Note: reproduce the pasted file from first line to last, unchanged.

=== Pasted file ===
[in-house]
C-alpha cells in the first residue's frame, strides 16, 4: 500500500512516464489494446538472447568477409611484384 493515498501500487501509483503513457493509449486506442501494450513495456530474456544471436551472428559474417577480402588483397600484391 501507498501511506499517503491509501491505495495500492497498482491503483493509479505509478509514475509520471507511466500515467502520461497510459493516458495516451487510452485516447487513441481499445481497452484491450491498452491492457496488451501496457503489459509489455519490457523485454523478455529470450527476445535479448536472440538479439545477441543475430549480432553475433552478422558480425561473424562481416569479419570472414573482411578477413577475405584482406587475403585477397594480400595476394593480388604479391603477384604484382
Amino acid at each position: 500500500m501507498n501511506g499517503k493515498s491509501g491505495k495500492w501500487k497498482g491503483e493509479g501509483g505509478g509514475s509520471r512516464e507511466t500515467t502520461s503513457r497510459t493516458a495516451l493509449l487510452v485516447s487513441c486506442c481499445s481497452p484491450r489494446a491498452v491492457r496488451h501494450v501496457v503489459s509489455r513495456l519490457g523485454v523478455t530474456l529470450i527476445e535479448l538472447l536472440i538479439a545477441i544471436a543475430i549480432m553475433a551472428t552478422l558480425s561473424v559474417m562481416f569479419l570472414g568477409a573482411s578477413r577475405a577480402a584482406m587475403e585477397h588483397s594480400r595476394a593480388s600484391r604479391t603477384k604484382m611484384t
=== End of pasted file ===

[in-house]
C-alpha cells in the first residue's frame, strides 16, 4: 500500500512516464489494446538472447568477409611484384 493515498501500487501509483503513457493509449486506442501494450513495456530474456544471436551472428559474417577480402588483397600484391 501507498501511506499517503491509501491505495495500492497498482491503483493509479505509478509514475509520471507511466500515467502520461497510459493516458495516451487510452485516447487513441481499445481497452484491450491498452491492457496488451501496457503489459509489455519490457523485454523478455529470450527476445535479448536472440538479439545477441543475430549480432553475433552478422558480425561473424562481416569479419570472414573482411578477413577475405584482406587475403585477397594480400595476394593480388604479391603477384604484382
Amino acid at each position: 500500500m501507498n501511506g499517503k493515498s491509501g491505495k495500492w501500487k497498482g491503483e493509479g501509483g505509478g509514475s509520471r512516464e507511466t500515467t502520461s503513457r497510459t493516458a495516451l493509449l487510452v485516447s487513441c486506442c481499445s481497452p484491450r489494446a491498452v491492457r496488451h501494450v501496457v503489459s509489455r513495456l519490457g523485454v523478455t530474456l529470450i527476445e535479448l538472447l536472440i538479439a545477441i544471436a543475430i549480432m553475433a551472428t552478422l558480425s561473424v559474417m562481416f569479419l570472414g568477409a573482411s578477413r577475405a577480402a584482406m587475403e585477397h588483397s594480400r595476394a593480388s600484391r604479391t603477384k604484382m611484384t